Tag Archives: Recovery

So tell me more about this economic recovery thing

Forbes magazine, both in paper and on-line, has always struck me as one of the good places for intelligent people to explore economics and investing ideas.  John Mauldin, shown below, has a nice blog piece entitled:  Impossible Things And Our Economic Recovery. This is well worth reading and is presumably the first of a group of pieces he will write on the topic.  I encourage you to read it/them.

I responded with the following comment which may have a delay in being posted or may not appear at all.  Who knows?  I just write these things.  Forbes controls the “publication,” at least on their site.  So here’s the comment:

Well done, John. It’s all true, unfortunately. That so few people understand basic economics and continue to vote for the status quo is sad.

As you say, an increase in GDP depends upon an increase in (working age) population and/or workforce productivity. Back in 1999 Harry Dent’s book The Roaring 2000s Investor described the international demographic and technology trends we could expect to see play out in the 2000s. Country by country, I’d say he did pretty well with it. Dent’s book is now too old to be on the World Future Society’s current book list. Those folks who never read Dent’s book aren’t reading the rest of the WFS’s book list, either. (Here’s where we mumble something about those who do not study history, or the future in this case, are condemned to relive it, or play it out, or mumble mumble mumble…) Dent’s arguments, much like yours, rely on inescapable economic concepts.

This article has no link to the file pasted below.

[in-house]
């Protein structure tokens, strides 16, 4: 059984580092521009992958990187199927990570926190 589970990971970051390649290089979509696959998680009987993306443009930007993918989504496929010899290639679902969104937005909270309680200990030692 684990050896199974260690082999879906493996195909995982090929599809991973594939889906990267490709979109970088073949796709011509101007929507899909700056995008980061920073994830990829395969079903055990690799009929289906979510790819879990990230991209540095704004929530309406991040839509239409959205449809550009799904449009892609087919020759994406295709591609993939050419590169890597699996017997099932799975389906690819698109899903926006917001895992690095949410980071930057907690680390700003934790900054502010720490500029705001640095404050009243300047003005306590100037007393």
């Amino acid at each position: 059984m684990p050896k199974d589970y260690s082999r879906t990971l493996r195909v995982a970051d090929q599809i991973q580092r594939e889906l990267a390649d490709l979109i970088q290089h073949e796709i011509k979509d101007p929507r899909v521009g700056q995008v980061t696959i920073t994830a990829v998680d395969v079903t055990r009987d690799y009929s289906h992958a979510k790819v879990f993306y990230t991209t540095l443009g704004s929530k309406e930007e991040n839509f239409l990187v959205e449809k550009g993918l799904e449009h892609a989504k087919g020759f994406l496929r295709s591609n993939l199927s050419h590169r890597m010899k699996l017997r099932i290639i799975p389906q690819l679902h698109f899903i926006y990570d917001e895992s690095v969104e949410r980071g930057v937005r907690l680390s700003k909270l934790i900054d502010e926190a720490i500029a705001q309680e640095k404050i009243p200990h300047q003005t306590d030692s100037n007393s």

The US has “outsourced” most of our manufacturing jobs. Big mistake. The US has created a pink puffy cloud of financial nonsense to spur personal consumption. Big mistake. The political structure of the US has enabled powerful, wealthy individuals to become ever more so. Big mistake. Increasing disparity in wealth translates into increasing political partisanship. Big mistake. The founding fathers are spinning in their graves.

Don’t you wonder what happens when somebody brings a war to our soil? Whoops, they already did that. I meant to pose the question: what happens when we can no longer manufacture anything of value? What happens when we don’t or can’t produce steel or silicon or the basic components of our modern lives? Maybe vertical integration isn’t always the best path for a corporation, but it has a lot of strategic safety for a country. It isn’t likely the US government will try to reverse our decreasing ability to manufacture. We are far along on our way to becoming a farming and service economy. That will not permit us, ultimately, to pay off our consumption debts. And if the rest of the world becomes angry because they believe the US is responsible for economic problems faced everywhere today, what leverage do these other countries have against us? A lot. Financially and production-wise.

The US has the benefit of observing economic laboratories around the world. Some have worked better than others. But the results of those lab experiments are not readily visible to the average American. Our media would rather produce cheap junk reality shows. One thing the world laboratory has proven is that universal healthcare is a good economic foundation for a country. But that doesn’t play out well with the power and wealth entrenched in the USA. The US used to have a small wealthy class, a small poor class, and a large middle class.  The middle has been crushed over the last 10 to 20 years. Now .1% of the US population controls some 20% of the country’s wealth. Big mistake.